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mdempsky commented Apr 1, 2017

@Dorian That's a good point. Perhaps we should instead add direct support for Cayley-Dickson construction.

For example, if we extend the grammar for type literals to allow call-like syntax:

TypeLit = ... | identifier "(" Type ")" .

then we can add a new predeclared cayley composite type constructor function and define:

type complex128 = cayley(float64)
type quaternion256 = cayley(complex128)
type octonion512 = cayley(quaternion256)

(We can't simply add a new cayley keyword due to backwards compatibility.)

md2perpe commented Apr 1, 2017

@mdempsky If octonions are introduced, since octonions are non-associative, multiplications of more than two octonions, e.g. x * y * z, need to banned and give a compilation error message. You must write (x * y) * z or x * (y * z) depending on what you want.

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btracey commented Apr 1, 2017 edited

It seems if Go wants to add quaternions, it would be best to solve the more general "problem" of basic numeric types. Real numbers are the most commonly implemented, followed by complex numbers, which are both already in Go. After that though, quaternions are useful for geometric rotation, but there are more numeric types, such as dual numbers (and hyper-dual numbers) which are useful for automatic differentiation, and so come up in optimization and machine learning. Quaternions can be implemented at the package level, albeit with less nice syntax. This is the cost of no operator overloading.

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mdempsky commented Apr 1, 2017

If octonions are introduced, since octonions are non-associative, multiplications of more than two octonions, e.g. x * y * z, need to banned and give a compilation error message.

Note that + is already non-associative for floating point numbers; for example, https://play.golang.org/p/7_iVMwbT4o. The Go spec resolves this ambiguity by declaring that binary arithmetic operators associate to the left: https://golang.org/ref/spec#Operator_precedence (i.e., x * y * z always means (x * y) * z).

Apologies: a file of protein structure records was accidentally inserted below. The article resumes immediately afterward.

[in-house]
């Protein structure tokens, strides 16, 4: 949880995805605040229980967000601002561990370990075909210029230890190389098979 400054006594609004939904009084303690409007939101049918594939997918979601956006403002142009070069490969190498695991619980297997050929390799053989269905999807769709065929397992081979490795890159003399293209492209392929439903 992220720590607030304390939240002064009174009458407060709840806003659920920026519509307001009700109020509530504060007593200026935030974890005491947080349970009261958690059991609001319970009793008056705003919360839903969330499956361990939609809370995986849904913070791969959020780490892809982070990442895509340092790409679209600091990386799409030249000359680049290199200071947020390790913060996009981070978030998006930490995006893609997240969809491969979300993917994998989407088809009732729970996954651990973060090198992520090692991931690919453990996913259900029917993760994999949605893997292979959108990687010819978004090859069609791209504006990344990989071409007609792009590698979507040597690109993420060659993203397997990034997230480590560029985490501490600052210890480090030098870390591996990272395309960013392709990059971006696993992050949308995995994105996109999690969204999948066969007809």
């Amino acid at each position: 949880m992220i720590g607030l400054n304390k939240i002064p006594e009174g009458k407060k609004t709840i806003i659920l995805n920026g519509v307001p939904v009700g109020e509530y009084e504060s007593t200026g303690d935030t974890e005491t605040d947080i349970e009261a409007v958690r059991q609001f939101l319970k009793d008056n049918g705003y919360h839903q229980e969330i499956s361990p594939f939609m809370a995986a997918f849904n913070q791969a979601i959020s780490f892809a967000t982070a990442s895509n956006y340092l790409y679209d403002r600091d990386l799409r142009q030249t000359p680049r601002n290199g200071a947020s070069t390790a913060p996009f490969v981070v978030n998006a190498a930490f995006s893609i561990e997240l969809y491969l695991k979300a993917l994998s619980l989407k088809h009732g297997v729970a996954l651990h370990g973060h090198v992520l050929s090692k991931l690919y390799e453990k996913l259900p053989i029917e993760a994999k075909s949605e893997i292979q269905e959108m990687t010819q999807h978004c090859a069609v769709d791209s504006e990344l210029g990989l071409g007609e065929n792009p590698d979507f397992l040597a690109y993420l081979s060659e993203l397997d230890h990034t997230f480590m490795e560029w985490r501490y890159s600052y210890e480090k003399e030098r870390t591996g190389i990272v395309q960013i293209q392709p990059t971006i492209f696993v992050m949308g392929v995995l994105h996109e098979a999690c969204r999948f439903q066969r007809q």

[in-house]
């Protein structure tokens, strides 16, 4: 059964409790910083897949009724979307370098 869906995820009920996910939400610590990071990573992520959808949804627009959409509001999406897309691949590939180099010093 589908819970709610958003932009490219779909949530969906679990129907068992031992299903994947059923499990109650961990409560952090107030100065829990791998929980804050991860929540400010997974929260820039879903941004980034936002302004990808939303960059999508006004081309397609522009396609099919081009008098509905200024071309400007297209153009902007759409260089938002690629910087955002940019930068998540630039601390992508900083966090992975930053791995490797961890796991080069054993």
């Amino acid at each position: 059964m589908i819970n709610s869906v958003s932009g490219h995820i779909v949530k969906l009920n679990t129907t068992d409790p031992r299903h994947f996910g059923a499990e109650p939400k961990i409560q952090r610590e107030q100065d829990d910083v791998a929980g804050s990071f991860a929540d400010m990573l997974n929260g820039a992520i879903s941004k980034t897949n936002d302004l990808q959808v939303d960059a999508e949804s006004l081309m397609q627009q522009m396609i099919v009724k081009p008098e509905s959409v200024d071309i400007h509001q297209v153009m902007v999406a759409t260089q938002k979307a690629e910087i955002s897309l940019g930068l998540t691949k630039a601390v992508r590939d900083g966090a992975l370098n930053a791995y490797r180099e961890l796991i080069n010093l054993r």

yiyus commented Apr 1, 2017

@mdempsky: I do not think the Cayley-Dickinson construction is general enough.

In my opinion, what would be really useful is to add versors and multiversors and have full support for geometric algebra in the language. Then, not only we won't need quaternions, but neither complex numbers, and we will be able to easily represent vectors, areas and volumes in a natural way too, and even higher-dimensional entities.

So, I propose that we define a new kind of versor types float64.N (and float32.N), where N is a binary number that indicates the basis, such that the active bits of X correspond to the product of basis vectors. For example, for a 3D space:

float64.000 == float64.00 == float64.0 == float64 == real numbers
float64.001 == float.01 == float.1 == vector in x direction (basis e1)
float64.010 == float.10 == vector in y direction (basis e2)
float64.011 == float.11 == bivector in xy plane (basis e1e2)
float64.100 == vector in z direction (basis e3)
float64.101 == bivector in xz plane (basis e1e3)
float64.110 == bivector in yz plane (basis e2e3)
float64.111 == trivector in xyz  or pseudoescalar (e1e2e3)

The product of two versors gives a new one following the geometric product rules, such that if V and W are basis vectors (ie. they only have one active bit), then:

var v float64.V
var w float64.W
vw := v * w // == float64.(V^W)( v * w) if V <= W
            // == float64.(V^W)(-v * w) if V > W

Notice that this product is not commutative. The product of other versors follows from this definition. For example, to calculate the product of the bivector float64.11(1) by itself:

i := float64.11(1)